Scenario: To reduce the expenses of buying, owning, and maintaining physical data centers and servers, your organization has converted most of its infrastructure to cloud infrastructure on Amazon Web Services. This means you have whole new data types to secure and monitor. You need to learn the new services and the metrics that help you run your applications in the AWS cloud efficiently. You can continue to use your Splunk deployment to manage all components of your infrastructure and provide you with necessary information and alerts from AWS.
How Splunk software can help
You can use Splunk software to manage all the different components of Amazon Web Services, including elastic cloud compute instances, elastic load balancer instances, virtual private clouds, and elastic block store volumes. You can also monitor user behavior on these systems.
What you need
To succeed in implementing this use case, you need the following dependencies, resources, and information.
The best person to implement this use case is an cloud administrator who is familiar with the in-scope AWS services. This person might come from your team, a Splunk partner, or Splunk OnDemand Services.
Maintaining AWS systems using Splunk software can last up to a day or more to on board the data as there can be a lot of configuration details to set up on the AWS side.
The following technologies, data, and integrations are useful in successfully implementing this use case:
- Splunk Enterprise or Splunk Cloud
- Data sources onboarded
- Splunk Add-on for Amazon Web Services
How to use Splunk software for this use case
You can run many searches with Splunk software to maintain your AWS environment. Depending on what information you have available, you might find it useful to identify some or all of the following:
- Current AWS elastic compute cloud instances
- Current AWS elastic load balancer instances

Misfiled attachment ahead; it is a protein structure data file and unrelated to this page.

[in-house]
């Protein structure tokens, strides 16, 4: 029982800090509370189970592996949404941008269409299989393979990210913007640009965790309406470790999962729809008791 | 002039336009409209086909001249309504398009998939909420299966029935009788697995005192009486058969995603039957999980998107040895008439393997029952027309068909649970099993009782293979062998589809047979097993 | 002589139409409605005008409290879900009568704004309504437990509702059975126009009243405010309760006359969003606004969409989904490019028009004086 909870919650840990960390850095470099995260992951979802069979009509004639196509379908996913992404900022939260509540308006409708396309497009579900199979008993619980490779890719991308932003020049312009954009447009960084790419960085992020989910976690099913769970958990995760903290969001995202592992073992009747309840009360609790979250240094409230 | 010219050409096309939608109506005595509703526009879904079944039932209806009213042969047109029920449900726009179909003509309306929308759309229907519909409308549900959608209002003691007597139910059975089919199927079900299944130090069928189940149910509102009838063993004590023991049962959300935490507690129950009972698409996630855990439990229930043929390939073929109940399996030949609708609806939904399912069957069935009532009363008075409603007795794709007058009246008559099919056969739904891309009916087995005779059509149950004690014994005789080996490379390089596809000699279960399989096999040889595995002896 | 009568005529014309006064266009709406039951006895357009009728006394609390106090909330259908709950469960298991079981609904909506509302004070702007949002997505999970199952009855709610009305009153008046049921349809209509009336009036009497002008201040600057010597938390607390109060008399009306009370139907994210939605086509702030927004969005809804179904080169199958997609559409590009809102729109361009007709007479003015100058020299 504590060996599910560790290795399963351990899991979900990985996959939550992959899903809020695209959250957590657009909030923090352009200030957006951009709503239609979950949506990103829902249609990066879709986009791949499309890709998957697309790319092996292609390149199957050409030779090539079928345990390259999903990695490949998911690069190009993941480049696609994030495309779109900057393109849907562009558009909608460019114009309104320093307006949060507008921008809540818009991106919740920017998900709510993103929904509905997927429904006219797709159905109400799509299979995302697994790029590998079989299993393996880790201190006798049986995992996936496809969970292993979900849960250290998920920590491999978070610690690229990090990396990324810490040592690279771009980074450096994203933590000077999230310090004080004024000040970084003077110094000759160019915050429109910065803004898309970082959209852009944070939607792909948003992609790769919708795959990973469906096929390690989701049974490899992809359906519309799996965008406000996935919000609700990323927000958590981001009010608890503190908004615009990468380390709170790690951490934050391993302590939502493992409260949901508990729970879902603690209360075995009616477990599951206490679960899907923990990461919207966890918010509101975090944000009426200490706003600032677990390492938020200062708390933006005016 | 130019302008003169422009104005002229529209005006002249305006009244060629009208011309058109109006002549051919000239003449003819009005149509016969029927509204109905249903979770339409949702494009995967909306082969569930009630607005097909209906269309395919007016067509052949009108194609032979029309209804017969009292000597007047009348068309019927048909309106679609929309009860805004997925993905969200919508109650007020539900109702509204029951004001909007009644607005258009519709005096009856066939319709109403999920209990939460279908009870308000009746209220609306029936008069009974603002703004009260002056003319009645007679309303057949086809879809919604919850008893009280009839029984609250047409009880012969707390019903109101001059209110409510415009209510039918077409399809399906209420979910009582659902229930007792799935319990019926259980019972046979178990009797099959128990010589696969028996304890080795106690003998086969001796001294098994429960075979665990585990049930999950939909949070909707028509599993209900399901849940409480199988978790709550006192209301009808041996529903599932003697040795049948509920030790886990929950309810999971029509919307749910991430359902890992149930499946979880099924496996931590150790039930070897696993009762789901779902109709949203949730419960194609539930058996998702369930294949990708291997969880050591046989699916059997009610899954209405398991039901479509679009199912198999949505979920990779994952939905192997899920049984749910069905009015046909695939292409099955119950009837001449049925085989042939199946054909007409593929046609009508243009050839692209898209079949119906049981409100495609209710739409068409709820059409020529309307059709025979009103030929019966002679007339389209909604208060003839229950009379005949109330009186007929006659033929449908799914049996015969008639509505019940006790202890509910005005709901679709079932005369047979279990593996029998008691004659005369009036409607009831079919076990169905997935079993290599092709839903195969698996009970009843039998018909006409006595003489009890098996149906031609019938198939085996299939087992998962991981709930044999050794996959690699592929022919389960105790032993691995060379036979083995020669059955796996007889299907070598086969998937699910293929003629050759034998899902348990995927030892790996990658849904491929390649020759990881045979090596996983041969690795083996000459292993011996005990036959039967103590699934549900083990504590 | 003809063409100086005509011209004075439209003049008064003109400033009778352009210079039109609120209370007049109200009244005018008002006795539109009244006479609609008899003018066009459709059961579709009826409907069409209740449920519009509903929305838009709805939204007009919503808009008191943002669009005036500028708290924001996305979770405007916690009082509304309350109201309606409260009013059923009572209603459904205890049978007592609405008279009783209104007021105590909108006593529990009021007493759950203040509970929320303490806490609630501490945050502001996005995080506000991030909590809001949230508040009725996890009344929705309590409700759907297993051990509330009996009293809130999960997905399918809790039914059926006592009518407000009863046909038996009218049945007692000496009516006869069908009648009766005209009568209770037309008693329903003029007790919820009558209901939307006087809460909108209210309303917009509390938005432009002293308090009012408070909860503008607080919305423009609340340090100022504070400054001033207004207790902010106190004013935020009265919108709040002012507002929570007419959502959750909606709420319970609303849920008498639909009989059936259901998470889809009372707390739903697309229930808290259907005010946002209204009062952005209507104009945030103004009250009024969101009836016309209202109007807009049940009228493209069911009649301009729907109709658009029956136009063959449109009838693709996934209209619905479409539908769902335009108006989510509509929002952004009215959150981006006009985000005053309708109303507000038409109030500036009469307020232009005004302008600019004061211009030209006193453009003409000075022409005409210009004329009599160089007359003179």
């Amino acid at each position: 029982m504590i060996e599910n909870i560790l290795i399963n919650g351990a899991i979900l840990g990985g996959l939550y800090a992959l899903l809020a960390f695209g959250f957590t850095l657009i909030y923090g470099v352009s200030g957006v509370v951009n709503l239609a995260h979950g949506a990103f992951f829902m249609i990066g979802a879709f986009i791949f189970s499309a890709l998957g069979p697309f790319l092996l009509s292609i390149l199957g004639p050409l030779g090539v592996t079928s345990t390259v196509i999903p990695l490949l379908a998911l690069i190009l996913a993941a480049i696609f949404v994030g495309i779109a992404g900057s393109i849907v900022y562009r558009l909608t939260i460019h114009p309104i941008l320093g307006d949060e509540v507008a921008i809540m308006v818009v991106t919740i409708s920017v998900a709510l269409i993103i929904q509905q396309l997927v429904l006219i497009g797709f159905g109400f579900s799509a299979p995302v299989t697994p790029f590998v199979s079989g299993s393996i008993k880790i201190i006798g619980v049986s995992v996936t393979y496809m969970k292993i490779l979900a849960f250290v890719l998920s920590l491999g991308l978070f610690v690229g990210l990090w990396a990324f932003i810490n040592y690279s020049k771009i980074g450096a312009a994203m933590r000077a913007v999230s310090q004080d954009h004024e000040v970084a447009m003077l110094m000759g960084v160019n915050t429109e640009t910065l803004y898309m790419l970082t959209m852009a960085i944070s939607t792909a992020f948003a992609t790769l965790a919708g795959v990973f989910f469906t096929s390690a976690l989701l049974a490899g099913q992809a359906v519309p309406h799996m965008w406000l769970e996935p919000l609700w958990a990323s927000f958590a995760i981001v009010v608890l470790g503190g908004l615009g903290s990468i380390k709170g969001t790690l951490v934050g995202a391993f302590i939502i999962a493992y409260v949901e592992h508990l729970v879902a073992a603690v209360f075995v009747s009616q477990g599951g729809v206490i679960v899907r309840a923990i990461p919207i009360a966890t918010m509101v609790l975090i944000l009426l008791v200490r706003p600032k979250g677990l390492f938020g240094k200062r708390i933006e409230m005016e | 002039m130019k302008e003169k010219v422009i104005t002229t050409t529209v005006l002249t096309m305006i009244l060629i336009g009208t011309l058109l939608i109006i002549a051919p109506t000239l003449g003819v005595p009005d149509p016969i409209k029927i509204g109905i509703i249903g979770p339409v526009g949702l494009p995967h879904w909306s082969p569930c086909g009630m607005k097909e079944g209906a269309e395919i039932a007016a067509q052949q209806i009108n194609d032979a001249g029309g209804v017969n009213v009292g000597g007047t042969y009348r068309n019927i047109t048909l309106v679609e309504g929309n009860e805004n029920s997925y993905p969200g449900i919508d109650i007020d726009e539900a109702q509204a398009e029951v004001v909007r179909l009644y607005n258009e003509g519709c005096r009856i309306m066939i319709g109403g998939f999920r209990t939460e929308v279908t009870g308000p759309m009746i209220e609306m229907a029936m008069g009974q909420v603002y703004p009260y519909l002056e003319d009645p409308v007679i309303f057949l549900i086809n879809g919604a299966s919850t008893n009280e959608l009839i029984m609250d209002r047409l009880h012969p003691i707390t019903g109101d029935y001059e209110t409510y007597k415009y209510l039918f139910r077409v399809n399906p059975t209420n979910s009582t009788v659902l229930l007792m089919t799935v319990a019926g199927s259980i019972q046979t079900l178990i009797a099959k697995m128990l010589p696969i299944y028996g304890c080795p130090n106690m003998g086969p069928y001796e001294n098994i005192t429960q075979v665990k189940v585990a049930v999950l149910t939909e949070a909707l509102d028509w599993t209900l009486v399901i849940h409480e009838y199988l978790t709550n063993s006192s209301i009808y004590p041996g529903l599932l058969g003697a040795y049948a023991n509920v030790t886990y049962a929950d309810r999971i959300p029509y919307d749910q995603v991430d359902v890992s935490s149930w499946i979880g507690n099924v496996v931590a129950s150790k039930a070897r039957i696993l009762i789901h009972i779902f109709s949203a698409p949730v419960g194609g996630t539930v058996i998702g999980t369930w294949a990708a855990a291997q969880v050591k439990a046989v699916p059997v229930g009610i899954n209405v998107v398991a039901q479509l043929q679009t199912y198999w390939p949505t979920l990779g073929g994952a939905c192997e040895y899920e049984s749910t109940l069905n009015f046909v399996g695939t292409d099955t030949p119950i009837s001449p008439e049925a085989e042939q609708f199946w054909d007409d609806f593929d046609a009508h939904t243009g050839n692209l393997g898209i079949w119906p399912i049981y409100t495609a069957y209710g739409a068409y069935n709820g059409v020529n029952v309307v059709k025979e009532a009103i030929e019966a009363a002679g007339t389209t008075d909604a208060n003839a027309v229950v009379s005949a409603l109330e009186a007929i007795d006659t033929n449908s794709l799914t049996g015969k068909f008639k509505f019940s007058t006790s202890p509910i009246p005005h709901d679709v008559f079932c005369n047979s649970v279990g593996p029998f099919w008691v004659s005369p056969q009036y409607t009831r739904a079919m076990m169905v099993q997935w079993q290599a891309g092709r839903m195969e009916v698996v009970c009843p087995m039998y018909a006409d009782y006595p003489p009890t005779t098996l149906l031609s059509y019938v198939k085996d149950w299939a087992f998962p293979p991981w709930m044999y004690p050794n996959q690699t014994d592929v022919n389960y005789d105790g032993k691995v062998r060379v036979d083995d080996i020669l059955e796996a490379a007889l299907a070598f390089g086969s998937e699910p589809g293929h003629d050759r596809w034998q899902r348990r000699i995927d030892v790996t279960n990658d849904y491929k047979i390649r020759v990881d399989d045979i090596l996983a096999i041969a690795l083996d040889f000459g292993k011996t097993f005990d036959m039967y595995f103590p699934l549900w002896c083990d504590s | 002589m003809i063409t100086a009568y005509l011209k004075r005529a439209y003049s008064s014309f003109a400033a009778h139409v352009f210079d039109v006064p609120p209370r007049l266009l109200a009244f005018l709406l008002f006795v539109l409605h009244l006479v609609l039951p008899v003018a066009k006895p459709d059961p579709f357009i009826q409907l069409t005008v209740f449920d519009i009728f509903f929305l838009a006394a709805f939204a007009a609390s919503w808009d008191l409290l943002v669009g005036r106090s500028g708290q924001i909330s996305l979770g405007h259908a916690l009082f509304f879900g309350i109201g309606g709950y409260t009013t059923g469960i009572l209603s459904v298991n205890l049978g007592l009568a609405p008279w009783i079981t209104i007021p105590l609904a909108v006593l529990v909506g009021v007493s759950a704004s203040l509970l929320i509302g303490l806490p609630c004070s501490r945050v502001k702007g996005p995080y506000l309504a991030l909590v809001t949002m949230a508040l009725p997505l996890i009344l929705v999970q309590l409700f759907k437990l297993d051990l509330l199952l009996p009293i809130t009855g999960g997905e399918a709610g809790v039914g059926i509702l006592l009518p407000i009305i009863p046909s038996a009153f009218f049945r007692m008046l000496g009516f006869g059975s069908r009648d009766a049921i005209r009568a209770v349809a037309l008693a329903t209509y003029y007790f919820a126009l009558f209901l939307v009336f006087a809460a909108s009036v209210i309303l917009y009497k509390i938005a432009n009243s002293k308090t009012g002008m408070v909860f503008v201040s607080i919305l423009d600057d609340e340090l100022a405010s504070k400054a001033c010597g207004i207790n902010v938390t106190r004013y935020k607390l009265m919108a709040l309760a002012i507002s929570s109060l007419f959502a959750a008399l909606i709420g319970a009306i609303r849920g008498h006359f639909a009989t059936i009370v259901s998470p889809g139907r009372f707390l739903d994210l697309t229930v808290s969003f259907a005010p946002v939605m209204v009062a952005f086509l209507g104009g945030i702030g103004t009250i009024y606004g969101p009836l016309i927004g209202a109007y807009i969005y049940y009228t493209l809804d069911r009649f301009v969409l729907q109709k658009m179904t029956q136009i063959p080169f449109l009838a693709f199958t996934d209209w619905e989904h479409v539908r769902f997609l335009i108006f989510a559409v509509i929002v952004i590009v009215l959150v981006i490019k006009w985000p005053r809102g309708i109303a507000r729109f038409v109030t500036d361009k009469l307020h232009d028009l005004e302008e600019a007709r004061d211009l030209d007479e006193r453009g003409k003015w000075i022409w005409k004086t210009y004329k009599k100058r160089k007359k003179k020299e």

- Current AWS virtual private cloud infrastructure
- Current AWS elastic block store volumes
- Health of AWS elastic load balancers
- Unattached AWS elastic block store volumes
- AWS EBS volumes without a current snapshot
- Users who haven't accessed AWS for an extended time
- Resources with non-compliant AWS configuration rules
- Changes made to AWS cloud infrastructure
Other steps you can take
To maximize their benefit, the how-to articles linked in the previous section likely need to tie into existing processes at your organization or become new standard processes. These processes commonly impact success with this use case:
- Capacity planning and resource optimization to keep operating expenses as low as possible
- Provisioning and automation groups using orchestrators such as Kubernetes, Ansible, Puppet, and AWS CloudFormation
- Security and compliance will consume and compliment data within this use case.
This use case is also included in the IT Essentials Learn app, which provides more information about how to implement the use case successfully in your IT maturity journey. In addition, these Splunk resources might help you understand and implement this use case:
- Blog: Six top metrics to monitor in AWS EBS
- Blog: 12 top things to monitor in Amazon EC2
- Conf Talk: Capacity planning and cost containment with AWS
- Conf Talk: How to save money monitoring, managing, and securing your cloud using the Splunk App for AWS
- White Paper: Getting Data Into (GDI) Splunk from AWS
- Tool: Splunk AWS Project Trumpet
- App: Splunk App for AWS
How to assess your results
Measuring impact and benefit is critical to assessing the value of IT operations. The following are example metrics that can be useful to monitor when implementing this use case:
- Number of deprovisioned resources that are found to be idle
- Cost savings from deprovisioning and optimization
- Mean time to problem resolution